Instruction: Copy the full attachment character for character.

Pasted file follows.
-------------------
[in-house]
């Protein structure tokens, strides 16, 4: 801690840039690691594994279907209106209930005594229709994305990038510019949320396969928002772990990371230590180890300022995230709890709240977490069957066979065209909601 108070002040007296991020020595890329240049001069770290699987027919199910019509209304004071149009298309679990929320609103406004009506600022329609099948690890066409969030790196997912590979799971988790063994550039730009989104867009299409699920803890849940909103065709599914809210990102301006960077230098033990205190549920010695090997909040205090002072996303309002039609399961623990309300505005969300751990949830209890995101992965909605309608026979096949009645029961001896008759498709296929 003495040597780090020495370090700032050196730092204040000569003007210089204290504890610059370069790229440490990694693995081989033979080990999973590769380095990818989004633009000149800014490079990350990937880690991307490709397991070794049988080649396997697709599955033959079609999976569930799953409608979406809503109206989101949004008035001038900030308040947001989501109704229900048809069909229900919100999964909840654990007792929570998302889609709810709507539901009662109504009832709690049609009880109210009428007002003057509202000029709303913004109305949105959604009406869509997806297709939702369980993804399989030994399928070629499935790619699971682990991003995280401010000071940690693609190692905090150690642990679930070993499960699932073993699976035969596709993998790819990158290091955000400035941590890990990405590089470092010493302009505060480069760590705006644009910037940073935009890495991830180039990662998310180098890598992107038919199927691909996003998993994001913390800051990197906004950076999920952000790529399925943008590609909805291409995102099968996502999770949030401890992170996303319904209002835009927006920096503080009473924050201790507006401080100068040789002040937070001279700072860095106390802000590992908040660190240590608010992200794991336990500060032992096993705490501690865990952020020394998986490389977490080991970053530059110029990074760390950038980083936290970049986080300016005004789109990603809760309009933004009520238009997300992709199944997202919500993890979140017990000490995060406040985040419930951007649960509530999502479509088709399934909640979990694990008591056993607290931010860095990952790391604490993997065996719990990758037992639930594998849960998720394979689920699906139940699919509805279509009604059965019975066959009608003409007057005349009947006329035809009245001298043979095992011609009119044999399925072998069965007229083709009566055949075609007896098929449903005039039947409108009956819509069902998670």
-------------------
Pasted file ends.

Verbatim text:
[in-house]
């Protein structure tokens, strides 16, 4: 801690840039690691594994279907209106209930005594229709994305990038510019949320396969928002772990990371230590180890300022995230709890709240977490069957066979065209909601 108070002040007296991020020595890329240049001069770290699987027919199910019509209304004071149009298309679990929320609103406004009506600022329609099948690890066409969030790196997912590979799971988790063994550039730009989104867009299409699920803890849940909103065709599914809210990102301006960077230098033990205190549920010695090997909040205090002072996303309002039609399961623990309300505005969300751990949830209890995101992965909605309608026979096949009645029961001896008759498709296929 003495040597780090020495370090700032050196730092204040000569003007210089204290504890610059370069790229440490990694693995081989033979080990999973590769380095990818989004633009000149800014490079990350990937880690991307490709397991070794049988080649396997697709599955033959079609999976569930799953409608979406809503109206989101949004008035001038900030308040947001989501109704229900048809069909229900919100999964909840654990007792929570998302889609709810709507539901009662109504009832709690049609009880109210009428007002003057509202000029709303913004109305949105959604009406869509997806297709939702369980993804399989030994399928070629499935790619699971682990991003995280401010000071940690693609190692905090150690642990679930070993499960699932073993699976035969596709993998790819990158290091955000400035941590890990990405590089470092010493302009505060480069760590705006644009910037940073935009890495991830180039990662998310180098890598992107038919199927691909996003998993994001913390800051990197906004950076999920952000790529399925943008590609909805291409995102099968996502999770949030401890992170996303319904209002835009927006920096503080009473924050201790507006401080100068040789002040937070001279700072860095106390802000590992908040660190240590608010992200794991336990500060032992096993705490501690865990952020020394998986490389977490080991970053530059110029990074760390950038980083936290970049986080300016005004789109990603809760309009933004009520238009997300992709199944997202919500993890979140017990000490995060406040985040419930951007649960509530999502479509088709399934909640979990694990008591056993607290931010860095990952790391604490993997065996719990990758037992639930594998849960998720394979689920699906139940699919509805279509009604059965019975066959009608003409007057005349009947006329035809009245001298043979095992011609009119044999399925072998069965007229083709009566055949075609007896098929449903005039039947409108009956819509069902998670």